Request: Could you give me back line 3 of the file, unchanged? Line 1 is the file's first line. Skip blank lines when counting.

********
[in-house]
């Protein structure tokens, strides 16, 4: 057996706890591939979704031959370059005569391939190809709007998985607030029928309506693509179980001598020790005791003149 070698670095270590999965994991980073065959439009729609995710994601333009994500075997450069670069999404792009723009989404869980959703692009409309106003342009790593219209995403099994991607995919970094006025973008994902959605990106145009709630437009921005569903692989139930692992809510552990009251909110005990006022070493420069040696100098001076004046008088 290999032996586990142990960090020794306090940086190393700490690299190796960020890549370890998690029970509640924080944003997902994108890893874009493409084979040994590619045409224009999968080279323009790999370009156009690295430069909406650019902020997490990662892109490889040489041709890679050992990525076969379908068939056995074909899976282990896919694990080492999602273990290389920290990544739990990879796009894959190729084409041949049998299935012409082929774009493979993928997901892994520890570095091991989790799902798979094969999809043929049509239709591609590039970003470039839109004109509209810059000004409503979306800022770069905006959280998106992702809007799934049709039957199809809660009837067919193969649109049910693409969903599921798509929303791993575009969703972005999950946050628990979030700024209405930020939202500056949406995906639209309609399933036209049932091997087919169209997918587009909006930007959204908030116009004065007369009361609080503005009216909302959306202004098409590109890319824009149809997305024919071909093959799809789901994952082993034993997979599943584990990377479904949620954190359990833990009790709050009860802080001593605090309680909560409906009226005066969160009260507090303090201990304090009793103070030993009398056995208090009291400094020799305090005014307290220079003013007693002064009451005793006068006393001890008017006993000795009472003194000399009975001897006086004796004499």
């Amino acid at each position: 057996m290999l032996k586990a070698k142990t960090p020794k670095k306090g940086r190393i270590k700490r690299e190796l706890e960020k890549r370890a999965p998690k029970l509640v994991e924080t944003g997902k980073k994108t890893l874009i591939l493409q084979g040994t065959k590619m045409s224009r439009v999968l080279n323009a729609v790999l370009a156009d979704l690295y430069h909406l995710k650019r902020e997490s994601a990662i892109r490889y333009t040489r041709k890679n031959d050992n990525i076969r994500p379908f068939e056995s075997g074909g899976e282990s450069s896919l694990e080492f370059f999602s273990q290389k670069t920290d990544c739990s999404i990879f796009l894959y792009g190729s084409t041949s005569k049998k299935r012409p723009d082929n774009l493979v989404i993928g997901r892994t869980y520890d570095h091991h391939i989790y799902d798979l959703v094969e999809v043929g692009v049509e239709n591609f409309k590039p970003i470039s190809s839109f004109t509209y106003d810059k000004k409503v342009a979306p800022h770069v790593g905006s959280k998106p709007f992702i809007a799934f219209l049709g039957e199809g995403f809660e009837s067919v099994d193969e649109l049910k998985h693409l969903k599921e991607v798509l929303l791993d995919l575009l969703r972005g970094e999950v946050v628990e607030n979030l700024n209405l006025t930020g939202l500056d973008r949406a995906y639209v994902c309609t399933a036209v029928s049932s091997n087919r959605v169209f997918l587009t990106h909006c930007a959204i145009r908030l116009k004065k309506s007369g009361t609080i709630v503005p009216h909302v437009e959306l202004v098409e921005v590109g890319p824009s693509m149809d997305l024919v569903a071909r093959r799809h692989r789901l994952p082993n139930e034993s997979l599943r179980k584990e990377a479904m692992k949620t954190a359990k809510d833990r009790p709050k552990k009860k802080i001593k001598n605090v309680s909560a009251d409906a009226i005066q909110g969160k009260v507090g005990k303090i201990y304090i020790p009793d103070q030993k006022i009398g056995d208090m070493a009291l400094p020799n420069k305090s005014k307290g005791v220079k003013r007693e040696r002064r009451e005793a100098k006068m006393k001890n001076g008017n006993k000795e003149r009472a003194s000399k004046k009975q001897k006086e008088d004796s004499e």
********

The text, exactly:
């Amino acid at each position: 057996m290999l032996k586990a070698k142990t960090p020794k670095k306090g940086r190393i270590k700490r690299e190796l706890e960020k890549r370890a999965p998690k029970l509640v994991e924080t944003g997902k980073k994108t890893l874009i591939l493409q084979g040994t065959k590619m045409s224009r439009v999968l080279n323009a729609v790999l370009a156009d979704l690295y430069h909406l995710k650019r902020e997490s994601a990662i892109r490889y333009t040489r041709k890679n031959d050992n990525i076969r994500p379908f068939e056995s075997g074909g899976e282990s450069s896919l694990e080492f370059f999602s273990q290389k670069t920290d990544c739990s999404i990879f796009l894959y792009g190729s084409t041949s005569k049998k299935r012409p723009d082929n774009l493979v989404i993928g997901r892994t869980y520890d570095h091991h391939i989790y799902d798979l959703v094969e999809v043929g692009v049509e239709n591609f409309k590039p970003i470039s190809s839109f004109t509209y106003d810059k000004k409503v342009a979306p800022h770069v790593g905006s959280k998106p709007f992702i809007a799934f219209l049709g039957e199809g995403f809660e009837s067919v099994d193969e649109l049910k998985h693409l969903k599921e991607v798509l929303l791993d995919l575009l969703r972005g970094e999950v946050v628990e607030n979030l700024n209405l006025t930020g939202l500056d973008r949406a995906y639209v994902c309609t399933a036209v029928s049932s091997n087919r959605v169209f997918l587009t990106h909006c930007a959204i145009r908030l116009k004065k309506s007369g009361t609080i709630v503005p009216h909302v437009e959306l202004v098409e921005v590109g890319p824009s693509m149809d997305l024919v569903a071909r093959r799809h692989r789901l994952p082993n139930e034993s997979l599943r179980k584990e990377a479904m692992k949620t954190a359990k809510d833990r009790p709050k552990k009860k802080i001593k001598n605090v309680s909560a009251d409906a009226i005066q909110g969160k009260v507090g005990k303090i201990y304090i020790p009793d103070q030993k006022i009398g056995d208090m070493a009291l400094p020799n420069k305090s005014k307290g005791v220079k003013r007693e040696r002064r009451e005793a100098k006068m006393k001890n001076g008017n006993k000795e003149r009472a003194s000399k004046k009975q001897k006086e008088d004796s004499e």